iBeacon is generating lot of buzz nowadays. With a rich ecosystem of 200 million Apple devices that have ability, this seems to be poised to take off in a big way. The Wired article articulates 4 main areas where it can take off.
There is still confusion whether it is hardware dependent or it is more of a protocol (software enabled).
Andriod seems to be playing catchup with this since there are both hardware and software lag behind this. This has potential to be cross platform since it is built upon standard BLE (Bluetooth 4.0) standard.
The article aims to dispel some myths and bring some clarity.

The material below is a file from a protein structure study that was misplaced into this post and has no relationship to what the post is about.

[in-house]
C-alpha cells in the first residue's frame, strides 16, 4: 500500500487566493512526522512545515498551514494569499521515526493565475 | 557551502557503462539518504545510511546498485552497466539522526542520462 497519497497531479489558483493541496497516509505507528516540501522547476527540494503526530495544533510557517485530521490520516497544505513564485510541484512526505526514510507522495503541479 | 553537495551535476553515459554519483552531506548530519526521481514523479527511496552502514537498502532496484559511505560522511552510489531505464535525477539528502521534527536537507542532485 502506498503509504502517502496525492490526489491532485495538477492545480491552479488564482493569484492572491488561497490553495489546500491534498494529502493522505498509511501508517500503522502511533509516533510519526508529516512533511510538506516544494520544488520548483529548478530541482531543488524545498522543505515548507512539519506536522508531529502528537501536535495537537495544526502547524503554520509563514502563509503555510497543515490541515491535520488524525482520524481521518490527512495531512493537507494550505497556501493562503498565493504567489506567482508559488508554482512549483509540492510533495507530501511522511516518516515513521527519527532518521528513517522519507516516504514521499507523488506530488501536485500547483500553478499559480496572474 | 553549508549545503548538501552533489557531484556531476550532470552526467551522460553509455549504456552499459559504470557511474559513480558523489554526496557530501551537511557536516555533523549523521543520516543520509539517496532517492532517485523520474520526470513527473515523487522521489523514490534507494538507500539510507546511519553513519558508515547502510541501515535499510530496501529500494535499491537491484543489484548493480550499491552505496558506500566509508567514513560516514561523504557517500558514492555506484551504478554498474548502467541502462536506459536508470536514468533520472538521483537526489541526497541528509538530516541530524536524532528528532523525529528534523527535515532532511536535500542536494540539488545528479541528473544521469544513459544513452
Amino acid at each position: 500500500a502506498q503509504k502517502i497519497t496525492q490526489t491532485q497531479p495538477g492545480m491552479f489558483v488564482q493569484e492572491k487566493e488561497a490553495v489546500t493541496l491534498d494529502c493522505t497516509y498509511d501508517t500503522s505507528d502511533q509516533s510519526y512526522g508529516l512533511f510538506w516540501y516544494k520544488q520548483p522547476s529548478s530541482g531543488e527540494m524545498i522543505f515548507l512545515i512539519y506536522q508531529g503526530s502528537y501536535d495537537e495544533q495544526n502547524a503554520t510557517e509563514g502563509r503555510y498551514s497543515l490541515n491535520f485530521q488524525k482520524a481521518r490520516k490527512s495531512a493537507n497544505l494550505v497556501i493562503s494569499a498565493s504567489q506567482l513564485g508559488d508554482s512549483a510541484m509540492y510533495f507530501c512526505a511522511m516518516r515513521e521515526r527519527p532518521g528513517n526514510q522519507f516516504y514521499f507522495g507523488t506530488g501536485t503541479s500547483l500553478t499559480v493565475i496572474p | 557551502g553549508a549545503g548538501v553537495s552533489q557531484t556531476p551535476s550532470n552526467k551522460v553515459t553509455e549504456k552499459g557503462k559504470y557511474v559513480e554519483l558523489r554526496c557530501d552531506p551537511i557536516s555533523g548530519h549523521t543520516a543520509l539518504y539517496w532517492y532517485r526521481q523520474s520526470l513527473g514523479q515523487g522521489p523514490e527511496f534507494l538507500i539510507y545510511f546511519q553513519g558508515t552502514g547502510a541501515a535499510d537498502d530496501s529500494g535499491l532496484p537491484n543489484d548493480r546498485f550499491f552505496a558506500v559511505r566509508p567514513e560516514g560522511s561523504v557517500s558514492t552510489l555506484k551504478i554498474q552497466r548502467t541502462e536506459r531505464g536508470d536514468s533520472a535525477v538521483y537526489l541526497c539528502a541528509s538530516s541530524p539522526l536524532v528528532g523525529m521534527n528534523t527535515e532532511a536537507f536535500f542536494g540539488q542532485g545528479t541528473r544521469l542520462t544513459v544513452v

Strictly speaking, iBeacon is a protocol that lets developers harness the latest Bluetooth Low Energy technology in their apps, but the term “iBeacon” has quickly been adopted for referring to physical things: the nodes in this new wireless network. Effectively, anything that has the latest version of Bluetooth can function as an iBeacon. In some cases, that can mean a smartphone. Google recently jumped on the Bluetooth LE train, baking it into Android 4.3. Apple has been building it into their devices since the iPhone 4, meaning that every iPhone from the last two years is essentially an iBeacon in itself.